Mary Bryn Concannon

    Mary Bryn Concannon, Wounded Warrior Project, Houston, Texas.

    After graduating from U.W. Law School in 2015, Mary Bryn Concannon’s career search led her to a “J.D. preferred” job with the Wounded Warrior Project in Houston. She’s not working as a lawyer per se, but “I rely on my legal skills every day as a VA-accredited veterans benefits liaison,” she says.

    In law school, she focused on disability and mental health law and took internships in those fields. Now she’s helping post-9/11 war veterans with physical disabilities, post-traumatic stress disorder, and military sexual trauma. She’s part counselor, part legal advocate.

    “We’re more than a claims-related organization,” she says. “We also have a lot of projects out in the community. We host events to draw people out of their homes to meet other veterans who are in similar situations.”

    Concannon traces her interest in public service back to the age of nine when she and her dad volunteered at a soup kitchen in Kenosha, her hometown. While in high school, she worked with people with disabilities and did so again during a stint living in Australia. “Working in nonprofits, especially with people with disabilities, has always been my passion,” she says.

    It took several months after graduation to find her current job, Concannon notes, and she had to be creative to search outside the typical legal services track. A willingness to be flexible also helped her along. “I had to move across the country, and I didn’t have experience with military culture,” she says. “So I had to learn a lot when I came to this position.”

    James Gramling: Small Problems, Huge Impact

    James Gramling

    James Gramling, retired; president, Wisconsin Access to Justice Commission; volunteer, Center for Driver’s License Recovery and Employability, Milwaukee. Photo: Shannon Green

    The forces that influenced James Gramling’s career choices go back to high school in Milwaukee in the late 1960s. His Jesuit teachers made sure students became aware of inner-city problems and the then-emerging civil rights movement. “That exposure opened my mind to the need out there,” he says, “and that there was something each of us can do about that need.”

    After graduating from U.W. Law School, Gramling launched a legal career that included six years at the Legal Aid Society in Kansas City, Mo., nine years at Legal Action of Wisconsin in Milwaukee, and 21 years as a Milwaukee Municipal Court judge.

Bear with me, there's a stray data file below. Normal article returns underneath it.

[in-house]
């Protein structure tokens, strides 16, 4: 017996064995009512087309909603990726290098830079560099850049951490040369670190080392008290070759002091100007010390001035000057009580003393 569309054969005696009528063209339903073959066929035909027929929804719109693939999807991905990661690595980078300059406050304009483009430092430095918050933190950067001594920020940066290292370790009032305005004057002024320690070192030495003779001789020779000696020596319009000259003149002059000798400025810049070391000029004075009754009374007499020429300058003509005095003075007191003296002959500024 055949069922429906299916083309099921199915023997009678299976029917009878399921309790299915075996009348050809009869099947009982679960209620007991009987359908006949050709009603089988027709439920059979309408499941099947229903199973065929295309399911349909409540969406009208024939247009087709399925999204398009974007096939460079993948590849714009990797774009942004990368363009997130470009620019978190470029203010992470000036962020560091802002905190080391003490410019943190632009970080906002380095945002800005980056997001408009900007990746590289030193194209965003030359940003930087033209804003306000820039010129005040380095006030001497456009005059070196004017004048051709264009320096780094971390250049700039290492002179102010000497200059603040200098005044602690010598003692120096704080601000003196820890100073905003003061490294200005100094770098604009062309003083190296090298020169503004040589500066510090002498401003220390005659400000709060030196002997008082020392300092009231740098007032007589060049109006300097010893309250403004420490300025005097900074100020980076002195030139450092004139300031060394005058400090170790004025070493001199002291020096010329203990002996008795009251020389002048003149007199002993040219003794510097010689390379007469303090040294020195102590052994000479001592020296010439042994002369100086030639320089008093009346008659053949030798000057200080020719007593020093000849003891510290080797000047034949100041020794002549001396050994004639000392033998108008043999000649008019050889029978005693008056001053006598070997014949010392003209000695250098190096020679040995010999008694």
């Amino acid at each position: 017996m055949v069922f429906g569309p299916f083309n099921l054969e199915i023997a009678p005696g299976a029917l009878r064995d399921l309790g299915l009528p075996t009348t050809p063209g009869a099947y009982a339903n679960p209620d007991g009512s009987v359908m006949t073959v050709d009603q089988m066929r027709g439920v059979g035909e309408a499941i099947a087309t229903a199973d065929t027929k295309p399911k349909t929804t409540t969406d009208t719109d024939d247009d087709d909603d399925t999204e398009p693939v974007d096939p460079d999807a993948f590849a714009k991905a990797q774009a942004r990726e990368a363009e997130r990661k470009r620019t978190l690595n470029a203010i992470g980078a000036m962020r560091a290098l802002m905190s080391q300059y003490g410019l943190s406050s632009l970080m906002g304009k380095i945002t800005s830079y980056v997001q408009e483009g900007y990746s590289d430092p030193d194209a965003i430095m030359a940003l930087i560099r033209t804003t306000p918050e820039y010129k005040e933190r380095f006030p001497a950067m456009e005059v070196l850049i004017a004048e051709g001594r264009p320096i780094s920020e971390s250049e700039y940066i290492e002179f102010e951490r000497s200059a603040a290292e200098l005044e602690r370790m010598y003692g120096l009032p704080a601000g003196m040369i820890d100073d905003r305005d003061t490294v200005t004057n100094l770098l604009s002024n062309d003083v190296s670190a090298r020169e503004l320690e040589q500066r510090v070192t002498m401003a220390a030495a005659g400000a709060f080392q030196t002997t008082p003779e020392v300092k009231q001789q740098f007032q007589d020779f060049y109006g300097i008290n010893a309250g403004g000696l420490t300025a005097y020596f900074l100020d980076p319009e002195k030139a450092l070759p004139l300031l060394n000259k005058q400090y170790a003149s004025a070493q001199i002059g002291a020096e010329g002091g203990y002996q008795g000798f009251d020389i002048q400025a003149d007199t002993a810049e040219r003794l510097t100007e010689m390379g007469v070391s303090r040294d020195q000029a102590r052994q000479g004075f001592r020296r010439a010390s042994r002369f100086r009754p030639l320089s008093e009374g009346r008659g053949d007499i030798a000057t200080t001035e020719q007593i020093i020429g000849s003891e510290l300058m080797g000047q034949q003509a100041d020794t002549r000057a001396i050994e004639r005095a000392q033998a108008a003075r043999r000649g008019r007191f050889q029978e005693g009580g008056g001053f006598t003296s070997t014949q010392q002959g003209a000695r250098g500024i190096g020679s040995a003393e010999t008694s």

He remembers a moment a few years ago, though, when he watched the news about the Haiti earthquake and regretted he wasn’t a doctor who could go there to help. “But then I thought it’s good to use the legal skills I do have,” he says, “to help people who are living in the remains of what might as well have been an earthquake. That’s what their lives look like. They have no hope.”

    Gramling, who serves as president of the Wisconsin Access to Justice Commission, is now retired. But he still puts his legal skills to work as a volunteer at the Center for Driver’s License Recovery and Employability, a public-private partnership he helped launch while he was a municipal judge.

    He notes that losing a driver’s license quickly generates other problems: the inability to get and keep a job, support a family, and go about leading a normal daily life. “There are a lot of relatively simple problems,” Gramling says, “that have a huge impact on people’s lives and that can’t be solved without a lawyer’s help.”

    Erica López: Effecting Change

    Erica López

    Erica López, Legal Action of Wisconsin, Madison. Photo: Kevin Harnack

    Some years ago, Erica López was a Ph.D. student in human development and early childhood education and also a research assistant and fellow at the Yale Center for Social Policy and Child Development.

    Her research work involved a lot of “writing alone in an attic of a Victorian house at the top of Science Hill at Yale,” she recalls. “It was lonely, and I felt it was a siloed profession.”

    She wanted to do something more hands on to help promote the health and education of children. Eventually she went to work as a paralegal at the National Center for Medical Legal Partnerships in Boston and then on to study law at U.W. Law School. “It took me seven years to get to law school,” López says.